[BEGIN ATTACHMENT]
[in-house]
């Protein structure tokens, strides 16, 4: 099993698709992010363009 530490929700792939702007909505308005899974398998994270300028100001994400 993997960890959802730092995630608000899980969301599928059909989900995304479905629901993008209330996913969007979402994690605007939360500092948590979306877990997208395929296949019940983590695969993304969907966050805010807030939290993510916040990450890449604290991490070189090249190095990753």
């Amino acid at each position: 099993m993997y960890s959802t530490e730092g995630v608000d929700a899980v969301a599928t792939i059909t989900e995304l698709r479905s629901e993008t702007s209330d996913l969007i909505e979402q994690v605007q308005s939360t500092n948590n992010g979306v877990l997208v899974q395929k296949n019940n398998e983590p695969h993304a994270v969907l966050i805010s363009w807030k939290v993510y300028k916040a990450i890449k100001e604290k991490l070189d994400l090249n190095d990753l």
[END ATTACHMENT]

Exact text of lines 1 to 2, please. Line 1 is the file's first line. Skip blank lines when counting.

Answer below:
[in-house]
């Protein structure tokens, strides 16, 4: 099993698709992010363009 530490929700792939702007909505308005899974398998994270300028100001994400 993997960890959802730092995630608000899980969301599928059909989900995304479905629901993008209330996913969007979402994690605007939360500092948590979306877990997208395929296949019940983590695969993304969907966050805010807030939290993510916040990450890449604290991490070189090249190095990753």